- Division of Fisheries and Wildlife
Media Contact for Snakes are preparing for winter
Media Contact, MassWildlife
Snakes become less active as temperatures drop because they are cold-blooded. In fall, you may observe more snakes, as they search more actively for food sources such as mice, frogs, toads, and insects.
When they can no longer maintain adequate body temperature by basking, snakes become dormant and wait for warmer weather to return. Among reptiles, this dormant period is called brumation. Snakes seek winter shelters in “hibernacula” such as rocky debris, mammal burrows, holes, tree stumps, rocks, or logs. Multiple species of snake may use the same hibernaculum.
Shorter winters can lead to shorter periods of dormancy. On warmer days, snakes may exit the “den” to sun themselves to raise their body temperatures. They may also emerge briefly to seek out water.
Which snake species live in Massachusetts?
Massachusetts is home to 14 native snake species. Common (and nonvenomous) snake species of the Commonwealth include gartersnakes, milksnakes, and northern watersnakes. All snakes tend to avoid predators, including people, unless they are cornered or otherwise threatened.
Only two Bay State snake species are venomous: timber rattlesnakes and copperheads. Both are state-listed as endangered, and both live in very few areas of the state. Three non-venomous species are also state-listed: eastern ratsnakes (endangered), eastern wormsnakes (threatened), and eastern hog-nosed snakes (special concern).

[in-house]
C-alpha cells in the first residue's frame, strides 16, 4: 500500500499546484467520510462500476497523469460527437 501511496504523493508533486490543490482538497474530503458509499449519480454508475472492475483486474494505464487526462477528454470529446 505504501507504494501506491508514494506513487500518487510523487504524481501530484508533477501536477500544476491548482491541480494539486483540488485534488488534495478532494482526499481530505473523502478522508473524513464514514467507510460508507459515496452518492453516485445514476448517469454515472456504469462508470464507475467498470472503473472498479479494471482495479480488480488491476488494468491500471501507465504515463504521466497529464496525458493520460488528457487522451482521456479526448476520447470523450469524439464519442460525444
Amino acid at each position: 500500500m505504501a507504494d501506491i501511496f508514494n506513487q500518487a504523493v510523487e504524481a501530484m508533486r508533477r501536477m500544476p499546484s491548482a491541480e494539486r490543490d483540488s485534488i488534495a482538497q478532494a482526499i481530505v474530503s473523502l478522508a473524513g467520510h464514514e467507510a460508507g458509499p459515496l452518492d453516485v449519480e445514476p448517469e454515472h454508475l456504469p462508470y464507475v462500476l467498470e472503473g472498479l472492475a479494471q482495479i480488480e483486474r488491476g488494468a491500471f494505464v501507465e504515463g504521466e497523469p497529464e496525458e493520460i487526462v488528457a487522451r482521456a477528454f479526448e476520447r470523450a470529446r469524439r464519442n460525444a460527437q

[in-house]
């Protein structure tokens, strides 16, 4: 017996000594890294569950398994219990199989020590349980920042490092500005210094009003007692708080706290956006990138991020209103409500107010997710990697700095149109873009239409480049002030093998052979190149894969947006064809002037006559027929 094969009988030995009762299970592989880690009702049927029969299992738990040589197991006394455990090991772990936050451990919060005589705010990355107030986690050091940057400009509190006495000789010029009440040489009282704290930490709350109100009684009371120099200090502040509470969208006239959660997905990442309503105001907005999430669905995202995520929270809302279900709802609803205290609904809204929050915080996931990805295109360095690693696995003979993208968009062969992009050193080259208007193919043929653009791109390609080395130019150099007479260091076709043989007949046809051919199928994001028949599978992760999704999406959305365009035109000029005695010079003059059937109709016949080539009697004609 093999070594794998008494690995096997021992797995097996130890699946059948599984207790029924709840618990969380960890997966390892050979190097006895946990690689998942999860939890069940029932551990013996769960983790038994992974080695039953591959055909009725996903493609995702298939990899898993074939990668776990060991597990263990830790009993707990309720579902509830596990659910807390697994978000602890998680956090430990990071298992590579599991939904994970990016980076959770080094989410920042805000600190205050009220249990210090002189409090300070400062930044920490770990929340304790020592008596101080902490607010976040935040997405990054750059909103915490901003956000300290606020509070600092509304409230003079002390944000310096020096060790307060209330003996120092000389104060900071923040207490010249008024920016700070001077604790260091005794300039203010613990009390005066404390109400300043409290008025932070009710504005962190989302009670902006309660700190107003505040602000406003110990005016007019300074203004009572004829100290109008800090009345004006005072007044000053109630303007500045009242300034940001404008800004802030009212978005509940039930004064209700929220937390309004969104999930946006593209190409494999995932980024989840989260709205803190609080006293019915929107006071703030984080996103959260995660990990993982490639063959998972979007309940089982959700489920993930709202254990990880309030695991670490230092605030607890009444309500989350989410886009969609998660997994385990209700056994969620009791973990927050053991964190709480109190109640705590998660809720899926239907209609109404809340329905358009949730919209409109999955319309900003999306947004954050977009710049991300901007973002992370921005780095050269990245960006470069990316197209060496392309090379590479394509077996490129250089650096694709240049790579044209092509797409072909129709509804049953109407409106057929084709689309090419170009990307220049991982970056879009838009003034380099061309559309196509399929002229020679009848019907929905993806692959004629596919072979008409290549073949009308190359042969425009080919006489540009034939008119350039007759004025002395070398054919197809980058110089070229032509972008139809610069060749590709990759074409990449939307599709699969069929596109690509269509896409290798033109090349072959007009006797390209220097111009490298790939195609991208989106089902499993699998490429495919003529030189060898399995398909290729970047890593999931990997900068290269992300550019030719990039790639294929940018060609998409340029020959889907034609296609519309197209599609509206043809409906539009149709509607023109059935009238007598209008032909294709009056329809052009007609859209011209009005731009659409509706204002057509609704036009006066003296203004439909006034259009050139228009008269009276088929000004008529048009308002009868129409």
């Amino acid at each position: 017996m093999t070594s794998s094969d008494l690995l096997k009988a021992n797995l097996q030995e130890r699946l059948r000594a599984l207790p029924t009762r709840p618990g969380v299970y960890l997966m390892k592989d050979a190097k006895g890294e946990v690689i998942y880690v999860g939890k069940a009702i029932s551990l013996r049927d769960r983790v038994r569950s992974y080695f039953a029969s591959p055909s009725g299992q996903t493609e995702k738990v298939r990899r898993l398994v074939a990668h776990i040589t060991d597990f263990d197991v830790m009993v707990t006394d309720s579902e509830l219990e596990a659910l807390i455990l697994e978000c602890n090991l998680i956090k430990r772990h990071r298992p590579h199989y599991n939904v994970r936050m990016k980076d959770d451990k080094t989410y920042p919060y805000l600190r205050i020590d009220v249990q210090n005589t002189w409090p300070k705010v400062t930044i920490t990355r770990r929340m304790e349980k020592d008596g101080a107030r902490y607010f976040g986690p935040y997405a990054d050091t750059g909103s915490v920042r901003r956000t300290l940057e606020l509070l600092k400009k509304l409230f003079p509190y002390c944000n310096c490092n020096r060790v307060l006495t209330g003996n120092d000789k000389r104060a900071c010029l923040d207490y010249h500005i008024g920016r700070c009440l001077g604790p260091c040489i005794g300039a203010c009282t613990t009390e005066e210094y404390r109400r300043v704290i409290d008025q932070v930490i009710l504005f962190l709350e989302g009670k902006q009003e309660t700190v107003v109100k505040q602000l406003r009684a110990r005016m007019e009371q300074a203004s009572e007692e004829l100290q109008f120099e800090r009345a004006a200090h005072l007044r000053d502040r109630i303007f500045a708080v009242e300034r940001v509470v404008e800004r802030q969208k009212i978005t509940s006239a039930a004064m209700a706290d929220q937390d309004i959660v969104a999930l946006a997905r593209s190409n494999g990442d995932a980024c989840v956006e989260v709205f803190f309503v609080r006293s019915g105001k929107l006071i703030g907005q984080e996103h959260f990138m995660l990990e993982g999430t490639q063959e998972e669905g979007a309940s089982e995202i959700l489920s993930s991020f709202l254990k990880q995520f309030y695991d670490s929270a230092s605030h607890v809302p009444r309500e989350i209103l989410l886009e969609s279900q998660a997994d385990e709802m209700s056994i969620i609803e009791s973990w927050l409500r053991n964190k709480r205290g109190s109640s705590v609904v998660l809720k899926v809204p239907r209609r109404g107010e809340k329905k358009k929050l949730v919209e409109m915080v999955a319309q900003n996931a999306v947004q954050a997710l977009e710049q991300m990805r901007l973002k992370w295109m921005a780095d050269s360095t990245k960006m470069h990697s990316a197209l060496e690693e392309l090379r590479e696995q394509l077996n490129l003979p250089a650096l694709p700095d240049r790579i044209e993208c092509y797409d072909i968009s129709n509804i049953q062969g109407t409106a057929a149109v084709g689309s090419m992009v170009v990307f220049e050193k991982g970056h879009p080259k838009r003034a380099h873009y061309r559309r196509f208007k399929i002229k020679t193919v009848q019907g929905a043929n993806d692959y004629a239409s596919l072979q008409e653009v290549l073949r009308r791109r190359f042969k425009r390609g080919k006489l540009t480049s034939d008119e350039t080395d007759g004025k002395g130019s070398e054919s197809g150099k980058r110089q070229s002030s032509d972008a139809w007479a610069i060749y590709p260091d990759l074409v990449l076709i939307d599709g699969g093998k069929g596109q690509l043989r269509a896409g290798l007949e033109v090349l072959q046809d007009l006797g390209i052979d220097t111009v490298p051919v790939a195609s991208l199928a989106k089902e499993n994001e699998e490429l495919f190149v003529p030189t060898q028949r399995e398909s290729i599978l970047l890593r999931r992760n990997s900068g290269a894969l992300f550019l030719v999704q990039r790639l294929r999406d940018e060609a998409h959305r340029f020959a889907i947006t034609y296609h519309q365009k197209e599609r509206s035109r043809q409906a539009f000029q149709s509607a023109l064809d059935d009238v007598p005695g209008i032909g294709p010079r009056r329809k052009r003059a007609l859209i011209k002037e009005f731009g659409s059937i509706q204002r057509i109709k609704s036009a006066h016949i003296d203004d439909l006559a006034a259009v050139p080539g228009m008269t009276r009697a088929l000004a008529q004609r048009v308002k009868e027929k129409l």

By learning to identify our more common snake species, you can deepen your appreciation for nature, give yourself more peace of mind, avoid confusing common species with rarer ones, and support snake populations of all stripes.
How can people help snakes in Massachusetts?
If you see a snake that is listed as threatened, endangered, or of special concern in MA, we'd like to hear from you! Please share your observation on the MassWildlife Heritage Hub. Sharing requires creating an account, but you will receive confirmation and thanks from our biologists, once your observation has been reviewed and confirmed. Your reports provide critical information that informs future habitat management and wildlife conservation for future generations. For a single sighting, as an alternative to setting up a Heritage Hub account, you can also use our Rare Animal Observation Form.
If you see a snake that is not “listed” you can still help by sharing your observations on our Massachusetts Reptile Survey, hosted on iNaturalist.
To support conservation efforts across more than 400 populations of plant and animal species protected under the Massachusetts Endangered Species Act, you can donate to MassWildlife’s Natural Heritage and Endangered Species Program.